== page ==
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24/07/2018 09:17 BST | Updated 24/07/2018 09:17 BST

Brexit Without A Security Deal Would Put The Public Safety At Risk - That Is Unthinkable

There is a serious risk that crucial aspects of security cooperation could end after Brexit - putting public safety at risk

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Whatever the Brexit rows over customs, trade, borders or immigration, on security at least there should be some consensus. Leave and remain voters, UK and EU citizens all have a shared interest in continued police cooperation across borders. So a Brexit security deal should be easier to resolve. But that’s what makes our new Select Committee report findings so troubling. 

Instead of the progress we had hoped for to get a security deal, we found a vast gap between the UK Government and the EU Commission negotiators. Too little focus has been given to policing and security issues. Both sides are putting political red lines ahead of security considerations. As a result there is a serious risk that crucial aspects of security cooperation could end after Brexit - putting public safety at risk. 

For a start, a no deal Brexit is becoming an increasingly plausible outcome. But on security - as the former Home Secretary told us - that is unthinkable. 

It would mean a cliff edge from March next year: no access to vital European criminal information, no system for arresting and sending back suspects to stand trial, and no Europol framework for crucial and ongoing joint policing investigations into serious organised crime, trafficking or arms smuggling.

But even if the transition period is agreed, there is still a long way to go to get a long term security deal.

Take the Schengen Information System, or SIS II. This is a database with 76 million alerts on missing and wanted individuals and lost and stolen objects, which police officers can access via the Police National Computer. 

Rob Wainwright, former Director of Europol told us that SIS II provides rapid information to our border staff on suspected serious offenders from other EU countries so we can stop them entering Britain. Sharing that information on a bilateral basis without the database is much harder and slower and means serious criminals like sex offenders may not be stopped.

Yet Michel Barnier has so far adopted a disappointingly rigid position ruling out UK participation in the SIS II database and proposing much slower, more bureaucratic information swapping instead.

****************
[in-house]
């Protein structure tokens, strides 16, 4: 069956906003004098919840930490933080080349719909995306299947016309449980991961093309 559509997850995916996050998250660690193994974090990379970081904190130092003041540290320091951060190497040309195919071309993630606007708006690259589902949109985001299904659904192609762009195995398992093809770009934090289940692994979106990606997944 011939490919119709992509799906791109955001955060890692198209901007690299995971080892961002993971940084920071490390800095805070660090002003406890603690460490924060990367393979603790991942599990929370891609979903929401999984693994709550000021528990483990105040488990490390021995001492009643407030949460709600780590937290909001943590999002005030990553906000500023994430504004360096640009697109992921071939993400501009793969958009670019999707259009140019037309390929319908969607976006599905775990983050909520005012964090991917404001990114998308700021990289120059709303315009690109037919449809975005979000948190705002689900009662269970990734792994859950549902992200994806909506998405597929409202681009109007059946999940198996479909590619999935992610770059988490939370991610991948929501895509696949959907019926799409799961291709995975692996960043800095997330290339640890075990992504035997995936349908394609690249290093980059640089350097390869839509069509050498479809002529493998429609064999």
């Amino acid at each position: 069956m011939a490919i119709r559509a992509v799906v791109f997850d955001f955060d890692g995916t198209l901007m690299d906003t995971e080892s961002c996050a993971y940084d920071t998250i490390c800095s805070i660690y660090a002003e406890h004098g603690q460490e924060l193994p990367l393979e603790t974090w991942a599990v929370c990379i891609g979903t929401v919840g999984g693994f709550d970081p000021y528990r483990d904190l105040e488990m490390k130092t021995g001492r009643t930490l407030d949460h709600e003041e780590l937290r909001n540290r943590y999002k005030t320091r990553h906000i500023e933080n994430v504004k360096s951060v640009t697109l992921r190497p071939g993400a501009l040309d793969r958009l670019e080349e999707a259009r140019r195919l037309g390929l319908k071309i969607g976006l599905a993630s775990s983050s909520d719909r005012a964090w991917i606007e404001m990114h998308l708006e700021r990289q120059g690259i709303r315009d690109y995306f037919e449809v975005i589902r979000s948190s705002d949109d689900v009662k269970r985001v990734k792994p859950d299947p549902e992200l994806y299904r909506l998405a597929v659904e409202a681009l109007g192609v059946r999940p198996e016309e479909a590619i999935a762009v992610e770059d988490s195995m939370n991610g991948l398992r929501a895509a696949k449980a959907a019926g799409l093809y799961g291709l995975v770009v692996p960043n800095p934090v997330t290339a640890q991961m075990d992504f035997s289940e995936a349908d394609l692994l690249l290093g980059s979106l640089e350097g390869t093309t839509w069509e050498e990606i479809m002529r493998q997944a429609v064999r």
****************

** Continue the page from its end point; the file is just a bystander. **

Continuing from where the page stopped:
At the same time the UK Government is also putting too many obstacles in the way of that vital data sharing - with its red line on the role of the European Court of Justice, or creating exemptions for immigration in its data protection standards that will make it harder to get a deal.

Or take the European Arrest Warrant. As a Yorkshire MP, I remember the appalling case in Leeds when an 18-year-old woman was raped and beaten with a rock by Zdenko Turtak, a Slovakian national. Turtak was traced by a DNA match from a crime committed elsewhere in Europe, extradited to the UK from Slovakia via a European Arrest Warrant and sentenced to 14 years’ imprisonment. 

The EU negotiators have proposed that after Brexit, we should no longer be able to use the European Arrest Warrant should rely on the 1957 extradition convention instead. But that would have appalling consequences for justice in the UK and EU member states as it would be hugely cumbersome with long delays allowing criminals to avoid investigation or evade trial. 

Even in the transition period the European Arrest Warrant looks set to be downgraded - this time because of genuine legal and constitutional challenges, not just political red lines. Some countries like Slovakia and Germany have provisions in their constitutions that prevent them extraditing their own citizens to countries that are outside the EU. Someone like Turtak could not be extradited here to stand trial.

Of course when intelligence agencies have crucial information about terror threats we expect they will continue to share it as they do now. But that’s not enough. Without a legal framework for wider policing cooperation then it will be harder to use any of that information in criminal trials, and ongoing serious and organised crime investigations will be put at risk.

Everyone wants a security deal, but as the Home Affairs Committee has repeatedly warned, that does not mean a deal will be done. So both sides need to drop their political red lines, stop the delays and recognise that compromises will have to be made to ensure this vital policing and security cooperation can continue without a massive loss of capabilities. 

If they cannot agree a deal in time, they need to extend the transition arrangements on security for as long as necessary.

The primary purpose of any government is to protect its citizens from harm. When it comes to a security deal, that is what we expect the UK Government and the EU27 countries to do. It would be utterly irresponsible of both sides to fail.

Yvette Cooper is the Labour MP for Normanton, Pontefract and Castleford and chair of the Home Affairs Select Committee